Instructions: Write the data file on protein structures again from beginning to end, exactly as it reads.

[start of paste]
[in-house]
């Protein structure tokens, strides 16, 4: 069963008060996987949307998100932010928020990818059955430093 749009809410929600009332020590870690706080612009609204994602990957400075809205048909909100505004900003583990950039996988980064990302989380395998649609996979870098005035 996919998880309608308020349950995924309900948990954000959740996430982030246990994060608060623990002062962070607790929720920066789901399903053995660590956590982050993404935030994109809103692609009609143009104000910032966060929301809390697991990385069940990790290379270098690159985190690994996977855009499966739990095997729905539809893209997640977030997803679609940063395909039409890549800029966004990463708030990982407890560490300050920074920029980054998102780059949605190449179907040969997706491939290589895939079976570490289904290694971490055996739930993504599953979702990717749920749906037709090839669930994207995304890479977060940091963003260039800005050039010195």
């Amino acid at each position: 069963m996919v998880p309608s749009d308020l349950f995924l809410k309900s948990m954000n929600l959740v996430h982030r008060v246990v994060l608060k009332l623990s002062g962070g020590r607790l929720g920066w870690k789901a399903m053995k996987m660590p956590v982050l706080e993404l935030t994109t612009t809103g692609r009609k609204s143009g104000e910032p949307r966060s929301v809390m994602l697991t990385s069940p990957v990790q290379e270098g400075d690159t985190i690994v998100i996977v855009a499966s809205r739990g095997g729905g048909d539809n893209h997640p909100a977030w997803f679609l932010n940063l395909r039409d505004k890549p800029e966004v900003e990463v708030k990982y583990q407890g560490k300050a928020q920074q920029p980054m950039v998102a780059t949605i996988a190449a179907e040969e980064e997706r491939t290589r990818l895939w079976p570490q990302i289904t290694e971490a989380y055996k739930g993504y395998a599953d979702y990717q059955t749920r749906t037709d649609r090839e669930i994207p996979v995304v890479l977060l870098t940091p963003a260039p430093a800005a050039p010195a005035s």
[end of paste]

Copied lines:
[in-house]
């Protein structure tokens, strides 16, 4: 069963008060996987949307998100932010928020990818059955430093 749009809410929600009332020590870690706080612009609204994602990957400075809205048909909100505004900003583990950039996988980064990302989380395998649609996979870098005035 996919998880309608308020349950995924309900948990954000959740996430982030246990994060608060623990002062962070607790929720920066789901399903053995660590956590982050993404935030994109809103692609009609143009104000910032966060929301809390697991990385069940990790290379270098690159985190690994996977855009499966739990095997729905539809893209997640977030997803679609940063395909039409890549800029966004990463708030990982407890560490300050920074920029980054998102780059949605190449179907040969997706491939290589895939079976570490289904290694971490055996739930993504599953979702990717749920749906037709090839669930994207995304890479977060940091963003260039800005050039010195």
């Amino acid at each position: 069963m996919v998880p309608s749009d308020l349950f995924l809410k309900s948990m954000n929600l959740v996430h982030r008060v246990v994060l608060k009332l623990s002062g962070g020590r607790l929720g920066w870690k789901a399903m053995k996987m660590p956590v982050l706080e993404l935030t994109t612009t809103g692609r009609k609204s143009g104000e910032p949307r966060s929301v809390m994602l697991t990385s069940p990957v990790q290379e270098g400075d690159t985190i690994v998100i996977v855009a499966s809205r739990g095997g729905g048909d539809n893209h997640p909100a977030w997803f679609l932010n940063l395909r039409d505004k890549p800029e966004v900003e990463v708030k990982y583990q407890g560490k300050a928020q920074q920029p980054m950039v998102a780059t949605i996988a190449a179907e040969e980064e997706r491939t290589r990818l895939w079976p570490q990302i289904t290694e971490a989380y055996k739930g993504y395998a599953d979702y990717q059955t749920r749906t037709d649609r090839e669930i994207p996979v995304v890479l977060l870098t940091p963003a260039p430093a800005a050039p010195a005035s």